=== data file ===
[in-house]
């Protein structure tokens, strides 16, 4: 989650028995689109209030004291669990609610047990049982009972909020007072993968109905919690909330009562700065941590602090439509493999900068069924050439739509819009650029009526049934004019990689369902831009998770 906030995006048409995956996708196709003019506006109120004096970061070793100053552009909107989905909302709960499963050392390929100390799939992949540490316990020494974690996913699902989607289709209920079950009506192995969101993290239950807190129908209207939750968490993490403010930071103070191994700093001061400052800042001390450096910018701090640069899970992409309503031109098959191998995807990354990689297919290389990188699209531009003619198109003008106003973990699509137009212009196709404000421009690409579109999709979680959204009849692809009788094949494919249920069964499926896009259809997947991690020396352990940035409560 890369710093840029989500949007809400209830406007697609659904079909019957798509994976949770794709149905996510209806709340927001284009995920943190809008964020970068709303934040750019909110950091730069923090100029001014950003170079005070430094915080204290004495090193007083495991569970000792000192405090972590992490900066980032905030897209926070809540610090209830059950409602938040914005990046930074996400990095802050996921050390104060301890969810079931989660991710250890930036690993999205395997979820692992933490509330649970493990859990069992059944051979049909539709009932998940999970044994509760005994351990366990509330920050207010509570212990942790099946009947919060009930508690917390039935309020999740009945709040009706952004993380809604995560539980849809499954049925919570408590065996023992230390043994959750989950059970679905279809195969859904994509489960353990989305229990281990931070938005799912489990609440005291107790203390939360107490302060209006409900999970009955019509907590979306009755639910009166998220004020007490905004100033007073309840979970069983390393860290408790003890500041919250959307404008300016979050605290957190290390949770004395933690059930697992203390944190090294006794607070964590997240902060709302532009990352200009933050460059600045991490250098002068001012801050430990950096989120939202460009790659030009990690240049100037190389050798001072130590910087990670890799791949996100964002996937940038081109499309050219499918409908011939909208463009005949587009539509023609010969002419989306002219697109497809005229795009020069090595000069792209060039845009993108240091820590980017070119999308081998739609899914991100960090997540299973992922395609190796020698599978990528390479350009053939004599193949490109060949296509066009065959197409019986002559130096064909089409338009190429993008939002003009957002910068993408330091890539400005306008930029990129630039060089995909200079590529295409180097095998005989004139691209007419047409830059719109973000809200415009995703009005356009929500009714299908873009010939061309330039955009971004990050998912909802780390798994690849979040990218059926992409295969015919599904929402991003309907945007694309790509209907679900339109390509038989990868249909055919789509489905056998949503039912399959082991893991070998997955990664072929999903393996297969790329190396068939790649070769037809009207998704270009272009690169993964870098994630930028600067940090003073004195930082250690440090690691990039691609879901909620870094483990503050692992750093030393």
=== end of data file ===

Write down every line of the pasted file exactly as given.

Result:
[in-house]
């Protein structure tokens, strides 16, 4: 989650028995689109209030004291669990609610047990049982009972909020007072993968109905919690909330009562700065941590602090439509493999900068069924050439739509819009650029009526049934004019990689369902831009998770 906030995006048409995956996708196709003019506006109120004096970061070793100053552009909107989905909302709960499963050392390929100390799939992949540490316990020494974690996913699902989607289709209920079950009506192995969101993290239950807190129908209207939750968490993490403010930071103070191994700093001061400052800042001390450096910018701090640069899970992409309503031109098959191998995807990354990689297919290389990188699209531009003619198109003008106003973990699509137009212009196709404000421009690409579109999709979680959204009849692809009788094949494919249920069964499926896009259809997947991690020396352990940035409560 890369710093840029989500949007809400209830406007697609659904079909019957798509994976949770794709149905996510209806709340927001284009995920943190809008964020970068709303934040750019909110950091730069923090100029001014950003170079005070430094915080204290004495090193007083495991569970000792000192405090972590992490900066980032905030897209926070809540610090209830059950409602938040914005990046930074996400990095802050996921050390104060301890969810079931989660991710250890930036690993999205395997979820692992933490509330649970493990859990069992059944051979049909539709009932998940999970044994509760005994351990366990509330920050207010509570212990942790099946009947919060009930508690917390039935309020999740009945709040009706952004993380809604995560539980849809499954049925919570408590065996023992230390043994959750989950059970679905279809195969859904994509489960353990989305229990281990931070938005799912489990609440005291107790203390939360107490302060209006409900999970009955019509907590979306009755639910009166998220004020007490905004100033007073309840979970069983390393860290408790003890500041919250959307404008300016979050605290957190290390949770004395933690059930697992203390944190090294006794607070964590997240902060709302532009990352200009933050460059600045991490250098002068001012801050430990950096989120939202460009790659030009990690240049100037190389050798001072130590910087990670890799791949996100964002996937940038081109499309050219499918409908011939909208463009005949587009539509023609010969002419989306002219697109497809005229795009020069090595000069792209060039845009993108240091820590980017070119999308081998739609899914991100960090997540299973992922395609190796020698599978990528390479350009053939004599193949490109060949296509066009065959197409019986002559130096064909089409338009190429993008939002003009957002910068993408330091890539400005306008930029990129630039060089995909200079590529295409180097095998005989004139691209007419047409830059719109973000809200415009995703009005356009929500009714299908873009010939061309330039955009971004990050998912909802780390798994690849979040990218059926992409295969015919599904929402991003309907945007694309790509209907679900339109390509038989990868249909055919789509489905056998949503039912399959082991893991070998997955990664072929999903393996297969790329190396068939790649070769037809009207998704270009272009690169993964870098994630930028600067940090003073004195930082250690440090690691990039691609879901909620870094483990503050692992750093030393």